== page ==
The NLP analyzed the radiologic report to prioritize each image as critical, urgent, non-urgent or normal. An AI system for computer vision was then trained using labeled X-ray images to predict the clinical priority from appearances only. The researchers tested the system’s performance for prioritization in a simulation using an independent set of 15,887 images. 

Immediate reporting of chest X-rays referred from general practice by reporting radiographers: a single centre feasibility study

https://doi.org/10.1016/j.crad.2017.11.016Get rights and content

Highlights

Early lung cancer diagnosis is often limited by insufficient radiology capacity.

It is feasible to introduce immediate reporting of chest X-rays from general practice by radiographers.

Time to diagnosis of lung cancer can be significantly shortened with immediate chest X-ray reporting.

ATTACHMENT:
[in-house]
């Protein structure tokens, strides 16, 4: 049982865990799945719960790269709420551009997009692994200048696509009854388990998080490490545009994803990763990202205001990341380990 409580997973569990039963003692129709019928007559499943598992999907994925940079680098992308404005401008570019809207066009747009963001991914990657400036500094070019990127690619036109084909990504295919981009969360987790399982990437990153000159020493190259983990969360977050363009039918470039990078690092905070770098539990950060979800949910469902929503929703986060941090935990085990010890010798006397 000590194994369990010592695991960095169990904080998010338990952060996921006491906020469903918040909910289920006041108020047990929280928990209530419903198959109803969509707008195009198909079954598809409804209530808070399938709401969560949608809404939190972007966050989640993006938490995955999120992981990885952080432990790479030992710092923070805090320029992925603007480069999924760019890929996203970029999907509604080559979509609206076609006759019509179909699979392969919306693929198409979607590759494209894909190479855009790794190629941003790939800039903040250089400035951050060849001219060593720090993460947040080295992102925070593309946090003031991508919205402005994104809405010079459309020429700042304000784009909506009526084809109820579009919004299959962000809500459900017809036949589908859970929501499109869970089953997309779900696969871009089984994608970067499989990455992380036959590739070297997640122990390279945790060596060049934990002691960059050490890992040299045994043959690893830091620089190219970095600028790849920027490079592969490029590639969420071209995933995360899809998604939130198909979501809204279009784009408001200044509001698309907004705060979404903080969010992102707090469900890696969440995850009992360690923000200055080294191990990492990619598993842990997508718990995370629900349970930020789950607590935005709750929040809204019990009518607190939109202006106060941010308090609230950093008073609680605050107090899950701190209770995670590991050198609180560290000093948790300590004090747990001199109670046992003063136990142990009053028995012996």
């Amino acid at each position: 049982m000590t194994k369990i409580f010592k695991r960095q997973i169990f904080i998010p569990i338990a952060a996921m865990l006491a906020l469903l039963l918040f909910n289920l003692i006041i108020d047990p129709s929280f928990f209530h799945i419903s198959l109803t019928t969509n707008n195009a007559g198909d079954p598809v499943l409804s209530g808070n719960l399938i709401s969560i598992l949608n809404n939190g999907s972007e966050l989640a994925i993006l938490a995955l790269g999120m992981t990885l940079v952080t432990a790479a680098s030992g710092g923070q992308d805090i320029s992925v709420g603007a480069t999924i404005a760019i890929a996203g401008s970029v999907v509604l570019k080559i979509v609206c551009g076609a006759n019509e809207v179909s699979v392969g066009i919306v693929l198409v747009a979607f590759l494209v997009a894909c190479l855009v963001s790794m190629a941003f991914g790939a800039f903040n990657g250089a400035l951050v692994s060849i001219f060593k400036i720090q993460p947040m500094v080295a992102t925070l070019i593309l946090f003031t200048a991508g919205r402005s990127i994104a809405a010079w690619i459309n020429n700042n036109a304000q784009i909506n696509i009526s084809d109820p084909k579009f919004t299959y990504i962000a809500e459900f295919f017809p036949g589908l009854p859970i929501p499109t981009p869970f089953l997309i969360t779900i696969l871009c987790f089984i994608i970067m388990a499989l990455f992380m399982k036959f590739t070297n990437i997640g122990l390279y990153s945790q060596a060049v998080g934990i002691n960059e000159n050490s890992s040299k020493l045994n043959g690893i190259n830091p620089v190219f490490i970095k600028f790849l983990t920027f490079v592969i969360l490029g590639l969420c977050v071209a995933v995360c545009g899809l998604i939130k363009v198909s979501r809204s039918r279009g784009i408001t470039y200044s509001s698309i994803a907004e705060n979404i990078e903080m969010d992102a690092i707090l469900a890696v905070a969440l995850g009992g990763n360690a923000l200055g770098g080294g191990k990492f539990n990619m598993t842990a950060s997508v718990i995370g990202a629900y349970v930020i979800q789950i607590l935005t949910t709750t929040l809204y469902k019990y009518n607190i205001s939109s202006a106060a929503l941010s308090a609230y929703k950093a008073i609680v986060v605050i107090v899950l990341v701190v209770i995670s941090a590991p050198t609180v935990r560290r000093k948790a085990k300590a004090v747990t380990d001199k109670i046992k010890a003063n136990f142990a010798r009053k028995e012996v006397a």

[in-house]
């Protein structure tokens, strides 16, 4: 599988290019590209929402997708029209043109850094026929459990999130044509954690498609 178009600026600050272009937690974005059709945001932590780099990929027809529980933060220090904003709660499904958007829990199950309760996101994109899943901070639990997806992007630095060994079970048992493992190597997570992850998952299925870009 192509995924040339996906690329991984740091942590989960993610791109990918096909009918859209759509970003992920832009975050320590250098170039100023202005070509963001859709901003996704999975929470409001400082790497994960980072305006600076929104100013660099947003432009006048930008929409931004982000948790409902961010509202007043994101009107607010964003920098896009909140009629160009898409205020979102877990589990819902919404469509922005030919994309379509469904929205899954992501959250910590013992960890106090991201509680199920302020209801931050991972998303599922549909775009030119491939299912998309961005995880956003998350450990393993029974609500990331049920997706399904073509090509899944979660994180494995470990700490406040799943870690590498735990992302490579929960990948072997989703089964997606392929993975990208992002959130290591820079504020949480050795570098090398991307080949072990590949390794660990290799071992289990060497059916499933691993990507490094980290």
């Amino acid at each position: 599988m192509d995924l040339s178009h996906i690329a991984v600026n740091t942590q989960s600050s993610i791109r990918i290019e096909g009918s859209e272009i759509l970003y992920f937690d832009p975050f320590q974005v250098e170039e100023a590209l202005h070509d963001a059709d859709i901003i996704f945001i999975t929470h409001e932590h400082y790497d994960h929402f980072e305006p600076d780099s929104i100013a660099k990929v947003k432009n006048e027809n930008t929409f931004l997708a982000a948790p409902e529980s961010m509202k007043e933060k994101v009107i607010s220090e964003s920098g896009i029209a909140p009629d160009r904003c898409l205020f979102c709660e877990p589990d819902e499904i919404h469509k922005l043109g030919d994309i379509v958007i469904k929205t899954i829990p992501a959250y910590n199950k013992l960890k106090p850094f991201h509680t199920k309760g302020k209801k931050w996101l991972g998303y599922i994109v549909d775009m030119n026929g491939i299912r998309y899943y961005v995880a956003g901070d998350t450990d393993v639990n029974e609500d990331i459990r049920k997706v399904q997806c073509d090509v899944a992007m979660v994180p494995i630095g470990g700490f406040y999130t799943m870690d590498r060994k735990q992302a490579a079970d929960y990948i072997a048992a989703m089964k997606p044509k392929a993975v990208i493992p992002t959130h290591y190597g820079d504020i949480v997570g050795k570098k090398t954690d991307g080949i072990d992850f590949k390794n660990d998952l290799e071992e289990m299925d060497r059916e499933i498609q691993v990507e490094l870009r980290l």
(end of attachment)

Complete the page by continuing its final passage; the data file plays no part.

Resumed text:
Aim

To investigate the feasibility of radiographer-led immediate reporting of chest radiographs (CXRs) referred from general practice.

Materials and methods

This 4-month feasibility study (November 2016 to March 2017) was carried out in a single radiology department at an acute general hospital. Comparison was made between CXRs that received an immediate and routine report to determine the number of lung cancers diagnosed, time to diagnosis of lung cancer, time to computed tomography (CT), and number of urgent referrals to respiratory medicine.

Results